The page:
R. Shapiro photo


by Rochelle Jewel Shapiro

October 2010

"A great writing exercise for sharpening the nose is to hold something close to your nose, smell it, and try to describe the odor."

In Writing 101, we all learn that we should use all of our senses when we write in order to make our scenes and characters more vivid. Most writers rely heavily on the visual and rarely use the olfactory senses: what the nose knows. Or when they do use smell, it tends to be stereotypical. If I read about one other man who smells piney or a woman with lemon-scented…grrr! But it’s hard to write about smells. Humans see the world; animals smell it. While a dog owner looks around at the world, his dog puts his nose right up against the sidewalk and inhale it.

A great writing exercise for sharpening the nose is to hold something close to your nose, smell it, and try to describe the odor. If you do that, you not only become aware of smells, but you will have a lexicon of odors (both alluring and repelling) to bring forth when you write. Rubber bands, old books, even the unseen wind, have marked odors. Usually the way to describe a scent is to compare it to a more familiar one that the reader can easily bring to mind. For example, “He smelled like (forgive me) pine.” Because the smells we can summon up easily have been so overused, you might want to compare a person to a something that you wouldn’t ordinarily think of in the “smell” category. “She smelled like summer,” for example, would suggest a woman whose scent was light and sunny.

". . . plot rises from the clash of wants between the protagonist and antagonist . . .

Focusing on scent can give you a whole new way of entering a story. In his short story, The Disappeared, Charles Baxter’s first line is:

“What he first noticed about Detroit and therefore America was the smell.”

Sometimes, to become aware of smells, to let them tell you about your world, you might actually need to close down your other senses by blindfolding yourself and go outside (maybe only as far as your porch) and let yourself try to describe the environment through its odors.

Just naming something with a definite smell can help conjure those odors for the reader. For example, my Persian neighbor’s cooking aromas waft through the hallway like an invitation to a dream dinner. I can smell the blend of cinnamon, cardamom, orange peel, turmeric, rose petals, angelica, saffron….” No need to fish for similes to give a reader a strong sense of strong scents. My mouth waters. I look up Persian recipes. But the next day, the airless hallway turns those aromas to odors: sour as sweaty armpits or incinerator rooms in August. I sneak out with my Fabreeze and spray the hallway carpet, which leaves the synthetic smell of lilac.

Other days, the nose-searing odor of polyurethane blazes from a neighbor’s apartment. It doesn’t matter whether it’s at the other end of the building and two floors above; there is no escaping the acrid stink of floors being refinished. Paint fumes can coat your throat like stinging nettles. The gardeners’ leaf blowers not only buzz thunderously, but smell like tailpipe exhaust.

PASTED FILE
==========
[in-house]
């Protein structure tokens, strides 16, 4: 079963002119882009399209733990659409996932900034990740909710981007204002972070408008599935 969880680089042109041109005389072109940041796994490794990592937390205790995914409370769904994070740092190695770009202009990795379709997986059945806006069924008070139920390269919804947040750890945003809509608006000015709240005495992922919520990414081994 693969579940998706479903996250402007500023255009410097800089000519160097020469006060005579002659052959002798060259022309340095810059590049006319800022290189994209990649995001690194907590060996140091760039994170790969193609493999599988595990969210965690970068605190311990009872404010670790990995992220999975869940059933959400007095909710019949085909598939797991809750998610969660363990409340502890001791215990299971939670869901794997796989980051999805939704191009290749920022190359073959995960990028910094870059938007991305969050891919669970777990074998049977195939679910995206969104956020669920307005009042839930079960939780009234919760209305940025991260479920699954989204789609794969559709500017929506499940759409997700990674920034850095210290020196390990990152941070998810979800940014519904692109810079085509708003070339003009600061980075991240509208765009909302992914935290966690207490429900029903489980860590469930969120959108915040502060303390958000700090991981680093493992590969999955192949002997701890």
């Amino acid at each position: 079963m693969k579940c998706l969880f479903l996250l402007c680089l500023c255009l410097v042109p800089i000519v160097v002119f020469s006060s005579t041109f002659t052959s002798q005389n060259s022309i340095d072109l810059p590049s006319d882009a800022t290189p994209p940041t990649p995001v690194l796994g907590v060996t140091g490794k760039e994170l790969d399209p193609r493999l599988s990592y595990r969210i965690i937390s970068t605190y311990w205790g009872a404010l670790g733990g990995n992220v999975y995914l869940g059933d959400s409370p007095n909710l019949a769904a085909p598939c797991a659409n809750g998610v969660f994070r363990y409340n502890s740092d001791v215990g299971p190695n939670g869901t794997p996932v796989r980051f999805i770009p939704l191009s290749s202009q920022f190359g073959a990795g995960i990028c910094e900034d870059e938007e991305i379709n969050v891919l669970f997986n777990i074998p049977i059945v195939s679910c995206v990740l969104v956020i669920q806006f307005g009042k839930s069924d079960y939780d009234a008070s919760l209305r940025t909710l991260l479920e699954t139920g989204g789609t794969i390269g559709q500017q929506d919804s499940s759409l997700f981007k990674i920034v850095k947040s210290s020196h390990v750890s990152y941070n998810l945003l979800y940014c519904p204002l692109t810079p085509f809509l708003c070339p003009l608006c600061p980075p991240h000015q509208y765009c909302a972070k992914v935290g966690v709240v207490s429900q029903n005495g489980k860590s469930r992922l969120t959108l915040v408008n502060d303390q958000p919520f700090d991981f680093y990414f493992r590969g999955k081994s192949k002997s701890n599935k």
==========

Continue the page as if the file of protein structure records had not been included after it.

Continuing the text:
Smell can be used to establish a relationship.

“Larry came through the door, his light gray t-shirt showing dark moons of sweat around his arms and chest. He put the big bag of rocks he’d been collecting for my garden all morning: the ones with the “bluish ones,” I’d told him. He put his arms around me. I closed my eyes and smelled the mossy scent of the ravine where he’d been, the aroma that I would think of on our next anniversary, and the next.”

Smell can be used for characterization:

“Sherry strutted in, enveloped in Tabu.”

Yes, “strut” tells so much, but Tabu, the perfume name does as well. And we associate Tabu with a strong scent, a notice-me-type.

Smell can help develop a climate or air quality:

“He went down, down so far that he smelled dampness and knew he was below ground level.”

Or this:

“She tried it, the helium balloon ride. I’m crazy, she told herself, as the balloon lifted her in the basket, crazy. But as the balloon rose and she breathed in the coolness, the air smelled as fresh as the new start in life that she needed.”

"If something has no smell, it can be telling.""

If something has no smell, it can be telling:

“Grandpa used to smell of Camel’s cigarettes, schnapps, and Old Spice. Now, in his casket, he just smells cold, like the impatiens grown in nurseries that no butterfly would ever be drawn to.”

Remember to inhale the world deeply to not only make your writing more alive, but to feel more alive as well.

Rochelle Jewel Shapiro




Rochelle Jewel Shapiro is author of Miriam the Medium (Simon & Schuster) and has published essays in NYT (Lives), Newsweek (My Turn), et. al. Her essay, ESS, ESS, is just out in FEED ME: WRITERS DISH ABOUT FOOD, EATING, WEIGHT, AND BODY IMAGE, ed. by Harriet Brown (Random House, 2009). She has been nominated for a Pushcart Prize in poetry. She teaches Writing the Personal Essay at UCLA extension.